Have a cow

Kathryn Monroe

The Norris cow has risen again,” read the placard.

[email protected] II was unveiled Wednesday afternoon during a ceremony in the lobby of Norris University Center.

The original [email protected], a life-size fiberglass cow inspired by Chicago’s Cows on Parade, first appeared at Northwestern in April 2000. But three weeks later it was stolen, chopped up and hidden in a fraternity house in an incident that was later linked to two NU fraternity brothers.

“Today we re-celebrate an occasion,” said Molly Lazar, the 76-year-old former chairwoman of the Northwestern Institute for Learning in Retirement, the organization that donated the original cow and organized the unveiling of the second.

Lazar read a fairy tale she had written about the long road to get to Wednesday’s ceremony.

“Today we honor [email protected] II, tenacity and bullheadedness,” she said.

And to the newest member of Northwestern’s community, she said, “May the God of Bovine watch over you.”

The unveiling drew a crowd of more than 80 Evanston residents and NU students, who dined on milk and cow-shaped cookies decorated with white icing and brown spots.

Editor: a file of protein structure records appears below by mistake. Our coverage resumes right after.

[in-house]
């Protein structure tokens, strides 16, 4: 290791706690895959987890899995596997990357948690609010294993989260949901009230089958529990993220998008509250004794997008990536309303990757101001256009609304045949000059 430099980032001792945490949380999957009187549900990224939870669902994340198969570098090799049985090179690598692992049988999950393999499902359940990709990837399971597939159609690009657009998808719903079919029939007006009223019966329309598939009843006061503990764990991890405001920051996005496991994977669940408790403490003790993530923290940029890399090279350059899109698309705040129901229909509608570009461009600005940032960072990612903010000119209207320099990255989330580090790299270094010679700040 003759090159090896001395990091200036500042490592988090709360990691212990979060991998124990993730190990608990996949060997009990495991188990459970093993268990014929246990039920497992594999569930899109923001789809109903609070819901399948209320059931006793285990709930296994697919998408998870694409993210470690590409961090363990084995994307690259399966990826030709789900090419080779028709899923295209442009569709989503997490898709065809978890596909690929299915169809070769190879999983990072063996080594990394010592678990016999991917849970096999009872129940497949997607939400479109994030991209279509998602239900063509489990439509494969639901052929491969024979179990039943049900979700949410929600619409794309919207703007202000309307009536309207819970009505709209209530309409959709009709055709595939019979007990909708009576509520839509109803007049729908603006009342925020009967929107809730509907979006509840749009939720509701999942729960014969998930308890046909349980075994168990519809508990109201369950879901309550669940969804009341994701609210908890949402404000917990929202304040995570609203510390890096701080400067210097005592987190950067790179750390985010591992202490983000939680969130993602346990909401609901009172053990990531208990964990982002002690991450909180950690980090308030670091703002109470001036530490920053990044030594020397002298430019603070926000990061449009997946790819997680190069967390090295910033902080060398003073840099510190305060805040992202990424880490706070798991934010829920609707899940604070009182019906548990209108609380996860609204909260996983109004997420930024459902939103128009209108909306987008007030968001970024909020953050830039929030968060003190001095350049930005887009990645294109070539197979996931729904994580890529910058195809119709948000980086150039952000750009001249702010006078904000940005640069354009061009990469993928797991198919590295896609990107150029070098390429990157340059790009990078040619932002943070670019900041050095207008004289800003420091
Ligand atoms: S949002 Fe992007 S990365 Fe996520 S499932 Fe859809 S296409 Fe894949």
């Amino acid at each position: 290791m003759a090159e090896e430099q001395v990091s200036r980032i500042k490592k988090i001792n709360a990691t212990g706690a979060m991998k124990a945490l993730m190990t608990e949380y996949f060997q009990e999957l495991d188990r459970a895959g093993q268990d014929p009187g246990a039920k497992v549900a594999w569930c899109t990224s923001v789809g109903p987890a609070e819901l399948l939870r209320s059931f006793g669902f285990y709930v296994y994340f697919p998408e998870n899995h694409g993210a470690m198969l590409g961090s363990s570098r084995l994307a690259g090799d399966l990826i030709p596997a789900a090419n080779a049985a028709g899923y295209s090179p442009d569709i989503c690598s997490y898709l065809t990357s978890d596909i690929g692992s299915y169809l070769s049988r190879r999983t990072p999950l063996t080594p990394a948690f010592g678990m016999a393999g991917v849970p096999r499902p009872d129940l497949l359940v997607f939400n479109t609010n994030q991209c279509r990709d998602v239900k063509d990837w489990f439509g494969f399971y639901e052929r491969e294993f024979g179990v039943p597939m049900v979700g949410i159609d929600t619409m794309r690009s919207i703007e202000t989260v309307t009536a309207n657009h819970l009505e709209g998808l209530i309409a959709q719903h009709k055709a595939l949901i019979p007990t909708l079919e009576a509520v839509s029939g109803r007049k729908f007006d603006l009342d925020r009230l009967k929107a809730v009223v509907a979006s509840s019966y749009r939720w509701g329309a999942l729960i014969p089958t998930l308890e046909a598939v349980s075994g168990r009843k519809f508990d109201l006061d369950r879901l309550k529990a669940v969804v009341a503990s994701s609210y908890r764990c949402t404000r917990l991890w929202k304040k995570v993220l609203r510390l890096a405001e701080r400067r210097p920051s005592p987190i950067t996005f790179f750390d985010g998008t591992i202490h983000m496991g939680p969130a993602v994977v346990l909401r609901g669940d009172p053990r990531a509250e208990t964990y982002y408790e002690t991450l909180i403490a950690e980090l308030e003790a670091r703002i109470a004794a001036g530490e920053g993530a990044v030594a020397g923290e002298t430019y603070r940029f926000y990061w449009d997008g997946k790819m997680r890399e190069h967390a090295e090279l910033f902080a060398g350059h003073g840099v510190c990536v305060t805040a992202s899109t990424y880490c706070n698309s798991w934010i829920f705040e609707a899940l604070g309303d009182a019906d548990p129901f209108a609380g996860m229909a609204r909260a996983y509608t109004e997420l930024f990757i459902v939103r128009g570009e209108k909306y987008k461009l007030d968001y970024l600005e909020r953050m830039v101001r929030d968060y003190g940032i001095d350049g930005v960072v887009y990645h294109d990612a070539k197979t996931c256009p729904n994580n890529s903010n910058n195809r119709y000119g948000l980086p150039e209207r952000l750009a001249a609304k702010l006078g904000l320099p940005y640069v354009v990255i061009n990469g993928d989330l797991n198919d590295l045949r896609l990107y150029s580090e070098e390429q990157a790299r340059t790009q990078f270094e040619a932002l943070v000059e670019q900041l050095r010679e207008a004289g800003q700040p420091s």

“I’m surprised they were willing to dedicate another cow,” said Lisa Zelljadt, a Weinberg sophomore. While she said she liked the concept and the brighter colors of the new cow, Zelljadt doesn’t think the cow will have much of an impact on campus and just hopes it doesn’t get stolen again.

The ceremony ended with a cowbell being tied around the neck of [email protected] II, which unlike the original will be kept inside Norris’ main lobby to deter thieves.

Boris Labinov and Nicholas Hughes, then Weinberg juniors at the time, admitted last year to the theft and consequent destruction of the fiberglass farm animal. The head and udders of [email protected] were found by University Police in a closet at Phi Gamma Delta.

Labinov and Hughes had to pay all costs connected with replacing the cow, including artist fees and shipping the cow from Switzerland to Chicago.

Lazar said she hopes the cow will be something that visitors to Norris will enjoy looking at.

“It’s light, airy, fun and different than anything on campus,” she said.

Lazar said it was unfortunate that a second unveiling was necessary, but that she wished no ill will on Hughes and Labinov. She said one of the students involved in the vandalism attended Wednesday’s unveiling and asked for a copy of her fairy tale, which Lazar called “the highest compliment.”